John Frayne | Jupiter String Quartet ends season on a dramatic note

John Frayne | Jupiter String Quartet ends season on a dramatic note

The Jupiter String Quartet, the University of Illinois School of Music's quartet-in-residence, gave its final concert of the season on April 4. Its program offered powerful playing of highly dramatic music.

Opening with Dimitri Shostakovich's Quartet No. 8, a work rapidly becoming a 20th-century classic, the concert continued with Arnold Schoenberg's response to the crisis years of World War II, and the concert ended with a quartet by Ludwig van Beethoven that ushered in the explosive works of Beethoven's middle period.

The music offered on this program showed how much impact a composition can have when it is "about" something. We may like to believe that "pure music" is the highest form of that art, but music allied to a text or a cataclysmic event can focus a response into a white heat. The historical trigger for the tangled knot of emotion in Shostakovich's Quartet No. 8 was his visit to Dresden in 1960 in connection with his writing music for a film about the search after World War II for famous paintings lost during the bombing of Dresden in February 1945 by the British and American air forces.

Shostakovich had written stirring music celebrating the Russian response to the German invasion of June 1941, but the sight of ruined Dresden evoked in him violent anguish at the ultimate costs of war, any war. Thus the 8th Quartet is a work of extremes, and the Jupiter members expressed brilliantly the mercurial changes in this work from dizzying speed to elegiac stillness.

Schoenberg's music is a hard sell. Lauded by the enlightened elite as one of the most significant composers of the 20th century, he wrote music, of his atonal period, which is generally avoided by the majority of lovers of classical music. But the Schoenberg work that was played at this concert had one strong point in its favor. Schoenberg's "Ode to Napoleon Bonaparte for String Quartet, Piano and Narrator" has a clear subject, the poet Lord Byron's denunciation of Napoleon, and that gives the Schoenberg piece a strong emotional point of view.

Before it was played, UIUC Professor William Kinderman explained the historical background to Byron's poem on the occasion of Napoleon's 1814 defeat and forced exile to the Mediterranean island of Elba. Kinderman said that Schoenberg found in Byron's poem 170 shades of irony and sarcasm, and this work aimed that irony and sarcasm at Schoenberg's real target, Adolph Hitler, then at the zenith of his power. Kinderman's applying the message of Byron's poem to our current political situation was received with applause.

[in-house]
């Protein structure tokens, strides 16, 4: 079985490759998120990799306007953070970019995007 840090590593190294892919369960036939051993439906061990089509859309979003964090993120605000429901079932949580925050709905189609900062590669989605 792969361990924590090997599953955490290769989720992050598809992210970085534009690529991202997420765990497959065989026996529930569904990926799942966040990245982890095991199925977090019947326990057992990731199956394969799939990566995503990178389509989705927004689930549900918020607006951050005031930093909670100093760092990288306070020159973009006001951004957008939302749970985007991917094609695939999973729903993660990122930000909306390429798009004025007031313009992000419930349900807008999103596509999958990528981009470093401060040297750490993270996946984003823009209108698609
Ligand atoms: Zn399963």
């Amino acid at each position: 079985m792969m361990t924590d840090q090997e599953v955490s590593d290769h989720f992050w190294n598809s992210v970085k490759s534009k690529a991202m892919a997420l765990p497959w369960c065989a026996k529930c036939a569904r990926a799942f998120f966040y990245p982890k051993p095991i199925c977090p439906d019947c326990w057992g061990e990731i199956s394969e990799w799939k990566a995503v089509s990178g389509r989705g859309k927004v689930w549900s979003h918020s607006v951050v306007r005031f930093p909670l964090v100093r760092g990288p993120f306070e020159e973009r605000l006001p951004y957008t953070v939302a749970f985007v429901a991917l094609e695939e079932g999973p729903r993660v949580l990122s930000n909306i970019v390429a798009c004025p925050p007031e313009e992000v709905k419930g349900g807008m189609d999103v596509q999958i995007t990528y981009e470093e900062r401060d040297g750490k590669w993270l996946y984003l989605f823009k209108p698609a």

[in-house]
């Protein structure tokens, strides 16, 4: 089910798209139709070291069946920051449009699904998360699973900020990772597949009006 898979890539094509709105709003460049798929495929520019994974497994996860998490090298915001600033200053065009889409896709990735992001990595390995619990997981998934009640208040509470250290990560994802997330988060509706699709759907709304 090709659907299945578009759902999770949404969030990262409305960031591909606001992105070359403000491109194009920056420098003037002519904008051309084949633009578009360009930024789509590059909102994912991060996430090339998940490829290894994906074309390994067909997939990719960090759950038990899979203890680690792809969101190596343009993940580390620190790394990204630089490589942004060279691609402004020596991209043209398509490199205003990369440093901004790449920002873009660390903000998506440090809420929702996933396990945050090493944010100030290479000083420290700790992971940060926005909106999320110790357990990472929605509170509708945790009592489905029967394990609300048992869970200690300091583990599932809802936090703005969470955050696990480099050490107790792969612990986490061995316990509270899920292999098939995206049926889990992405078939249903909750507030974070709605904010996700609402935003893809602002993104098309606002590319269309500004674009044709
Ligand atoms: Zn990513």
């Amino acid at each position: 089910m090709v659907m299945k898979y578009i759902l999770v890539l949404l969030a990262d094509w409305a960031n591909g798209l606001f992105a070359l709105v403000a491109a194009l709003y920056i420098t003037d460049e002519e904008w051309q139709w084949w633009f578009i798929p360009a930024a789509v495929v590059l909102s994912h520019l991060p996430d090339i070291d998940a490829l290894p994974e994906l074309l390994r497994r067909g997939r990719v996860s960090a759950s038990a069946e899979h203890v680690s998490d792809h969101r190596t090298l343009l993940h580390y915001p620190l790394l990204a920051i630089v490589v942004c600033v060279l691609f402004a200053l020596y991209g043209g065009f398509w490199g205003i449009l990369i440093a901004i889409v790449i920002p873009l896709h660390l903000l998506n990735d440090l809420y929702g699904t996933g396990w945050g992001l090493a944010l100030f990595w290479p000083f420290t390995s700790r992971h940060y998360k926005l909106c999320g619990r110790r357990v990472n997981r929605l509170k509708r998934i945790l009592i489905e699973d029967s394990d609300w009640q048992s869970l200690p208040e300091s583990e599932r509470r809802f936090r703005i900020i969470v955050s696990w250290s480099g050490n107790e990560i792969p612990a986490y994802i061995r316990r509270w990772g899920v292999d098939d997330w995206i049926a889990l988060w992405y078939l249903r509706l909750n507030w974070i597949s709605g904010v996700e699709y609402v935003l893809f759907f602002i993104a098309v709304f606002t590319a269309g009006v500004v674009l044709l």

While Schoenberg's "Ode" has clear dramatic impact, his music is fiendishly difficult to play, and the performance by the Jupiter Quartet and pianist Timothy Ehlen was of the highest professional standards. The text was delivered by Lisa Gayle Dixon, associate professor of theater at UIUC and a stage director of wide experience, with great clarity and emotional impact. But Schoenberg did not make Dixon's task an easy one. The strong sounds of the musical lines frequently overwhelmed the spoken text.

Also, the setting of a poem of 171 lines (in 19 stanzas) in a setting lasting 16 minutes inevitably means that some portions pass at express speeds, past us listeners standing on the local platform. That said, Dixon's voice soared triumphantly at the end with Byron's praise of George Washington, as the musicians projected a consoling major chord in the key of E-flat.

There is an ironic footnote to Schoenberg's composition. After Napoleon escaped from Elba in 1815, raised another army and marched to his defeat at Waterloo, Byron reverted to his early admiration for Napoleon and wrote poems praising him. The poems were published anonymously as "translated from the French"! Needless to say, Schoenberg never ceased loathing Hitler.

As a beautiful melody began, the Beethoven "Razumovsky" Quartet No. 7 in the second half of the Jupiter's program, I think I can be forgiven for a sigh of relief. This marvelous 1806 Quartet No. 7, with its rich and elaborate expansion of the quartet form, has been paralleled by critics with Beethoven's 1805 Symphony No. 3, "Eroica," which epitomized Beethoven's own admiration and disillusionment with Napoleon.

The Jupiter Quartet gave a richly enjoyable performance of this treasurable work in which Beethoven's musical wizardy in thematic development in the two opening movements is matched by a profoundly moving emotion in the third movement. The finale, with its speeded-up Russian theme, ended with an explosive joke, which was followed by the strongest applause, and upon the Jupiter Quartet members' second curtain call, the audience rose in appreciation.

Upon arriving at Krannert on Thursday, I heard in the lobby a delightful playing of Paul Reade's "Victorian Kitchen Garden" suite by Colby Spengler, clarinet, a student of J. David Harris, and Noel Wan, a student of Ann Yeung. The performance was part of Graduate Student Appreciation Week.

John Frayne hosts "Classics of the Phonograph" on Saturdays at WILL-FM and, in retirement, teaches at the UI. Reach him at